GENEVA (13 April 2022) – UN human rights experts* deplored Egypt’s recent and ongoing collective expulsions of Eritrean asylum seekers, and called on the authorities to immediately halt any further forced returns.
The experts expressed grave concern at what is shaping up to be a policy of arbitrary and collective expulsion of Eritreans, and cautioned the Egyptian authorities that such deportations violate Egypt’s obligations under international law.
“Collective expulsion is prohibited under international human rights law. Patterns of human rights violations against Eritreans who have been forcibly returned, including torture, ill-treatment, enforced disappearance, trafficking in persons and arbitrary detention have been well documented by UN human rights mechanisms,” they said. “These expulsions also violate the principle of non-refoulement.”
Since October 2021, Egyptian authorities have deported at least 68 Eritrean nationals, including children, without assessing the risks they may face of human rights violations at their return to Eritrea. Several of those deported have not been seen or heard from since their return to Eritrea, and are believed to be held in incommunicado detention.
“We call on the Eritrean authorities to provide information on their whereabouts,” said the experts, noting that there are growing fears that they may have been sent to the front in western Tigray.
The deported asylum seekers were allegedly held in detention in Egypt in overcrowded police stations and detention centres from a few months to several years, according to reports. They would have been denied access to adequate food, water and sanitation, and medical care.
They were never informed about whether they had been charged with criminal offenses, and were denied access to lawyers, to UNHCR or to any other official asylum procedures. While Egypt is a State party to the 1951 Refugee Convention, the country lacks an adequate national legal framework for the protection of asylum seekers. No measures were taken to identify victims of trafficking, or to ensure protection and non-punishment of victims, including in particular child victims of trafficking.
“We are concerned about the safety and dignity of Eritrean asylum seekers in detention in Egypt, and call on the authorities to put an end to their arbitrary detention and to ensure that, pending their release, they are held in conditions that meet international standards,” they said. An estimated 70 to 200 Eritreans, including children, are currently in detention in Egypt, and at risk of deportation. “Immigration detention of children is never in the best interests of the child and is always a violation of international human rights law. Asylum seeking children and their families should be released immediately and provided with adequate care and reception.”
“The Egyptian authorities must stop sending Eritrean men, women and children back to danger, and instead grant them protection in line with Egypt’s international commitments,” they emphasised.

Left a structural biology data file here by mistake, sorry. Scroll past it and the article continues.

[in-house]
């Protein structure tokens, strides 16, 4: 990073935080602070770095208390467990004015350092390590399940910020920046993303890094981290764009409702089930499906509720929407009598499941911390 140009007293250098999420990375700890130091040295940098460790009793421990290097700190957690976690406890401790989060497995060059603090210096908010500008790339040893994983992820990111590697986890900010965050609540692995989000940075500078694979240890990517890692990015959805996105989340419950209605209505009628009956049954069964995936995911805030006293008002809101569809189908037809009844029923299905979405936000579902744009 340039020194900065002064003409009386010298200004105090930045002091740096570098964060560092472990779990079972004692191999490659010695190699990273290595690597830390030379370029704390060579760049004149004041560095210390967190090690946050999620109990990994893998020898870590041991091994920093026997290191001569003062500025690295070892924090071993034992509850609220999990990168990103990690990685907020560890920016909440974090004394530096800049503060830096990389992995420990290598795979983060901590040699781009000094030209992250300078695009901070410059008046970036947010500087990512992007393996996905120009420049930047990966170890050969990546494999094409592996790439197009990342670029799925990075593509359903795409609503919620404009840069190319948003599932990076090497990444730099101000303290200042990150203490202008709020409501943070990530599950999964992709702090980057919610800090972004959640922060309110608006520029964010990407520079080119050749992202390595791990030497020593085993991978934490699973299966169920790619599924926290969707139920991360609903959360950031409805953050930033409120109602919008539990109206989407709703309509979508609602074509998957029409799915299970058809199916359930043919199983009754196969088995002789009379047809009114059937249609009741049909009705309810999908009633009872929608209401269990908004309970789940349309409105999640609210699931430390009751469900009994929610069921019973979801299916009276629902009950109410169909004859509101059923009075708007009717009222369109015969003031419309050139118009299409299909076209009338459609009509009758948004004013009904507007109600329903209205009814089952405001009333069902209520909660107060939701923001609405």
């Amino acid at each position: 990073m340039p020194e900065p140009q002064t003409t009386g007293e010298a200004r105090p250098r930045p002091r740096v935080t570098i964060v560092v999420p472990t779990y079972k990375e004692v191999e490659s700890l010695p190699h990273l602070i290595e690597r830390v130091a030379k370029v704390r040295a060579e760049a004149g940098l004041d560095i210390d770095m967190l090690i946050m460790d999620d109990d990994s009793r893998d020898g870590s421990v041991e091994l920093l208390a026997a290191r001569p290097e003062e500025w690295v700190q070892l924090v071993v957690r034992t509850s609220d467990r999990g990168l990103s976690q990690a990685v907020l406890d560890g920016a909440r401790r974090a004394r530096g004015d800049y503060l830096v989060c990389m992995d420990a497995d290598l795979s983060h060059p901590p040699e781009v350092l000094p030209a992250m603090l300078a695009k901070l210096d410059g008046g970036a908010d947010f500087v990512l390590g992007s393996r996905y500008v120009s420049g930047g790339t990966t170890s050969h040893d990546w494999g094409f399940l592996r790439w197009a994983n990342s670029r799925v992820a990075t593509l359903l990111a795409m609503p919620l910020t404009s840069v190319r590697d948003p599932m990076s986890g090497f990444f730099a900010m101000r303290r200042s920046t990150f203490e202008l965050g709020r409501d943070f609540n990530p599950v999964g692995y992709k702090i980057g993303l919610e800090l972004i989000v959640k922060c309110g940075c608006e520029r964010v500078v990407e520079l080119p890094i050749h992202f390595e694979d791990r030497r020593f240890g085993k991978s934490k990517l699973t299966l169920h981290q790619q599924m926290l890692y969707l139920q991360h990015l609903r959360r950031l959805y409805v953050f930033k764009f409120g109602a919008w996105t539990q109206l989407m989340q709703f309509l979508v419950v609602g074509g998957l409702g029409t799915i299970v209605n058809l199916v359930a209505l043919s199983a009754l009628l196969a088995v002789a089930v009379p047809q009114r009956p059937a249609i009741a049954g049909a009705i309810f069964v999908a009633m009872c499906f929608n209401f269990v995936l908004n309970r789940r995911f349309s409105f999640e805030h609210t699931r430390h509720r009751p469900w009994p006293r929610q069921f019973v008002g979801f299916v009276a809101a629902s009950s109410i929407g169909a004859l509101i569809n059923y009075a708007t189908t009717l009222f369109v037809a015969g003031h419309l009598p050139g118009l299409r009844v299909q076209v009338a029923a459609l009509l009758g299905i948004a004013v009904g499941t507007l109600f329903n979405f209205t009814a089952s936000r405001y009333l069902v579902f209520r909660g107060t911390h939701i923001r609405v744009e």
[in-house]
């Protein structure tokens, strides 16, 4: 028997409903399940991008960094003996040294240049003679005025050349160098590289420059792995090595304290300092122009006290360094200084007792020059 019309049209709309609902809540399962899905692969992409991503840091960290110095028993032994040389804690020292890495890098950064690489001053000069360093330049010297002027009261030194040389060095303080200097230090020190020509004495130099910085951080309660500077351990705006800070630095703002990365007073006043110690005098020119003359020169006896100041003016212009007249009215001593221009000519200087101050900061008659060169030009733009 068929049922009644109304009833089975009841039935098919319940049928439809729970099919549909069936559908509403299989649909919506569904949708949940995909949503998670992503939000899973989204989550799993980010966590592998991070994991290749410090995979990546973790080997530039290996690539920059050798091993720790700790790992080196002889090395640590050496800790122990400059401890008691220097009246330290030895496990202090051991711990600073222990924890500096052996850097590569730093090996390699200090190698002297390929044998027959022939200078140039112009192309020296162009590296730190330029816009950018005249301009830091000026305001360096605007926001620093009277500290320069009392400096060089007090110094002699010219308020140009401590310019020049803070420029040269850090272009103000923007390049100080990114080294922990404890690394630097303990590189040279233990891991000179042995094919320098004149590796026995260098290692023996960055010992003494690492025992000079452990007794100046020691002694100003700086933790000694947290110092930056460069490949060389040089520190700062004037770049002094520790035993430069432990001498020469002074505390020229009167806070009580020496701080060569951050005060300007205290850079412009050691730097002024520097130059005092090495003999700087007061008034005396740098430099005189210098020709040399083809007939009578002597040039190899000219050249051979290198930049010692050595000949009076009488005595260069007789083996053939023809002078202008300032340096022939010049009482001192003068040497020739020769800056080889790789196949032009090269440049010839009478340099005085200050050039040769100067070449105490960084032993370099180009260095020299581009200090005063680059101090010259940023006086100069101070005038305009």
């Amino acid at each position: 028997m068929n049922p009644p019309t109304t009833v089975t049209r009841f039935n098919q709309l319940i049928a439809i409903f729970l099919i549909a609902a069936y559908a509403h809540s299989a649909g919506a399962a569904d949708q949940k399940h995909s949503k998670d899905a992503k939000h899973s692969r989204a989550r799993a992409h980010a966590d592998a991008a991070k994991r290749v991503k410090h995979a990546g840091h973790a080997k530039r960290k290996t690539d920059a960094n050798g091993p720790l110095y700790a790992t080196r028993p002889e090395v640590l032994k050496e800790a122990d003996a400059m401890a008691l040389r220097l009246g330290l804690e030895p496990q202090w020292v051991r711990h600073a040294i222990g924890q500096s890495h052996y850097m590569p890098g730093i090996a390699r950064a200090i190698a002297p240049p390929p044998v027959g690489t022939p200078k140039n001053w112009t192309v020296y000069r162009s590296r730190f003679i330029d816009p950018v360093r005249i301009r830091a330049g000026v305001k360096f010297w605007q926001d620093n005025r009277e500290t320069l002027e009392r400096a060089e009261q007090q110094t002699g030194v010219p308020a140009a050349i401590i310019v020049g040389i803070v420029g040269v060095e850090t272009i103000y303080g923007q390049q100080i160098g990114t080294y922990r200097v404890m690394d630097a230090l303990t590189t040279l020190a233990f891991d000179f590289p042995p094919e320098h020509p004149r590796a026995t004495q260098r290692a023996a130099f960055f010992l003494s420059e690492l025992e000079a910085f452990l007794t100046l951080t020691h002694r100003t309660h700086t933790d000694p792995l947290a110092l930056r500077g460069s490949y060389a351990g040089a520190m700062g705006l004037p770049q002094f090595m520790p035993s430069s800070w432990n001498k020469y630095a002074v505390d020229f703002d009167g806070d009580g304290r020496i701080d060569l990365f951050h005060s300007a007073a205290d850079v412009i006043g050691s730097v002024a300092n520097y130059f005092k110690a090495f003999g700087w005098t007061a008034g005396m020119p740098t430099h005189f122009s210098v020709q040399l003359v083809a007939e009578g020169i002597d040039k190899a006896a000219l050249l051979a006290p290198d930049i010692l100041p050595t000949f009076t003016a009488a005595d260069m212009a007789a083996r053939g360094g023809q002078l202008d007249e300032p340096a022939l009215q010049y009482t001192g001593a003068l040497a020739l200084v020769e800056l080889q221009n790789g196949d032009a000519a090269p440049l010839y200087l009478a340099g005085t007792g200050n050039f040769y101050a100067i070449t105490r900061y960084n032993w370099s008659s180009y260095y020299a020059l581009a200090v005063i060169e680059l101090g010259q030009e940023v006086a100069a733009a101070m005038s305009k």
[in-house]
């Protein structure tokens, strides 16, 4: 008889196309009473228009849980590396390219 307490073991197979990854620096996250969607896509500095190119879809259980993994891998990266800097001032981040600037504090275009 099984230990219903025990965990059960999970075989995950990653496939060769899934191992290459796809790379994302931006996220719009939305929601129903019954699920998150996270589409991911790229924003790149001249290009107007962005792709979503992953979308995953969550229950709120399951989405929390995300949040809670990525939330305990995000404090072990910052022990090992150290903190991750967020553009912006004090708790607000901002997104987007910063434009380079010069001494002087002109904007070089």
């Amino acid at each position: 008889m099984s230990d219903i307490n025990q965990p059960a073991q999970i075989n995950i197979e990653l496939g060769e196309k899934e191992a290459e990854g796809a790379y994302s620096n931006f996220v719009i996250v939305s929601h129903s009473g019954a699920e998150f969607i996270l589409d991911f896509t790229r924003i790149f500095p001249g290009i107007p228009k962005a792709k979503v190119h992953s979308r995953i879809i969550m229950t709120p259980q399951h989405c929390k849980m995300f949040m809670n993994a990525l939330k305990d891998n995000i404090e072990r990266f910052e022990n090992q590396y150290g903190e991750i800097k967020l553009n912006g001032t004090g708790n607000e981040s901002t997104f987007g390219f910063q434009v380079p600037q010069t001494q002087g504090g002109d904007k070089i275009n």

The UN experts, who are charged with monitoring respect for human rights under international law, have made efforts to engage with the Government of Egypt on this issue.
The experts have previously warned the Egyptian Government about the risks of deporting asylum seekers to Eritrea, and expressed concern that the treatment of Eritrean asylum seekers by Egypt violates international refugee law and international human rights law.
* The UN experts: Mr. Mohamed Abdelsalam Babiker, Special Rapporteur on the situation of human rights in Eritrea; Ms. Siobhán Mullally, Special Rapporteur on trafficking in persons, especially women and children;Mr.Felipe González Morales，Special Rapporteur on the human rights of migrants； Ms. Tlaleng Mofokeng, Special Rapporteur on the right to physical and mental health; Working Group on arbitrary detention, Ms. Miriam Estrada-Castillo (Chair-Rapporteur), Mr. Mumba Malila (Vice-chairperson), Ms. Elina Steinerte, Ms. Leigh Toomey, Ms. Priya Gopalan, ; Working Group on Enforced or Involuntary Disappearances, Mr. Luciano Hazan (Chair-Rapporteur), Ms. Aua Baldé (Vice Chair), Ms. Gabriella Citroni, Mr. Henrikas Mickevičius and Mr. Tae-Ung Baik.
The Special Rapporteurs and Working Groups are part of what is known as the Special Procedures of the Human Rights Council. Special Procedures, the largest body of independent experts in the UN Human Rights system, is the general name of the Council's independent fact-finding and monitoring mechanisms that address either specific country situations or thematic issues in all parts of the world. Special Procedures' experts work on a voluntary basis; they are not UN staff and do not receive a salary for their work. They are independent from any government or organization and serve in their individual capacity.
UN Human Rights, Country Page — Egypt
For more information and media requests, please contact Ainhoa Barrenechea ([email protected]).
For media inquiries related to other UN independent experts, please contact Renato de Souza (+41 22 928 9855 / [email protected]) and Jeremy Laurence (+ 41 79 444 7578 /[email protected])
Follow news related to the UN’s independent human rights experts on Twitter @UN_SPExperts.
Concerned about the world we live in?
Then STAND UP for someone’s rights today #Standup4humanrights
and visit the web page at